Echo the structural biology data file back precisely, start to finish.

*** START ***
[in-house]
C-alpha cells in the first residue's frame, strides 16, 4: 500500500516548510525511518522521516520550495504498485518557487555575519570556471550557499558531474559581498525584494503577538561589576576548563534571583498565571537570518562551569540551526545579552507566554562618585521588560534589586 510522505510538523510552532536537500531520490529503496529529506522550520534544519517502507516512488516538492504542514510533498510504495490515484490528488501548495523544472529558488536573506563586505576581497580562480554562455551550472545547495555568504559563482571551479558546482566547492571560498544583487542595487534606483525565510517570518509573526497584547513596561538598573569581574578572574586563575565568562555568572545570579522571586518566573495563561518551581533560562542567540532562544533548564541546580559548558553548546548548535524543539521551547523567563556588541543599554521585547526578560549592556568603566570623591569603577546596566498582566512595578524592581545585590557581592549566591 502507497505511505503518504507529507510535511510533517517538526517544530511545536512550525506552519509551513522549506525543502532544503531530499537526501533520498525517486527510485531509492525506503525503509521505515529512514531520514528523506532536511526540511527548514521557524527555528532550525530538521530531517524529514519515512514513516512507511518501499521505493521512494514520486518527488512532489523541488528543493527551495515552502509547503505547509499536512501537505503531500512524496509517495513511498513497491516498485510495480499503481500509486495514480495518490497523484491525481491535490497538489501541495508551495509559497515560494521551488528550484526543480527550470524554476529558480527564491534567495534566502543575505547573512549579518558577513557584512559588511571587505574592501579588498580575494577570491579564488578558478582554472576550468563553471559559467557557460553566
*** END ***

[in-house]
C-alpha cells in the first residue's frame, strides 16, 4: 500500500516548510525511518522521516520550495504498485518557487555575519570556471550557499558531474559581498525584494503577538561589576576548563534571583498565571537570518562551569540551526545579552507566554562618585521588560534589586 510522505510538523510552532536537500531520490529503496529529506522550520534544519517502507516512488516538492504542514510533498510504495490515484490528488501548495523544472529558488536573506563586505576581497580562480554562455551550472545547495555568504559563482571551479558546482566547492571560498544583487542595487534606483525565510517570518509573526497584547513596561538598573569581574578572574586563575565568562555568572545570579522571586518566573495563561518551581533560562542567540532562544533548564541546580559548558553548546548548535524543539521551547523567563556588541543599554521585547526578560549592556568603566570623591569603577546596566498582566512595578524592581545585590557581592549566591 502507497505511505503518504507529507510535511510533517517538526517544530511545536512550525506552519509551513522549506525543502532544503531530499537526501533520498525517486527510485531509492525506503525503509521505515529512514531520514528523506532536511526540511527548514521557524527555528532550525530538521530531517524529514519515512514513516512507511518501499521505493521512494514520486518527488512532489523541488528543493527551495515552502509547503505547509499536512501537505503531500512524496509517495513511498513497491516498485510495480499503481500509486495514480495518490497523484491525481491535490497538489501541495508551495509559497515560494521551488528550484526543480527550470524554476529558480527564491534567495534566502543575505547573512549579518558577513557584512559588511571587505574592501579588498580575494577570491579564488578558478582554472576550468563553471559559467557557460553566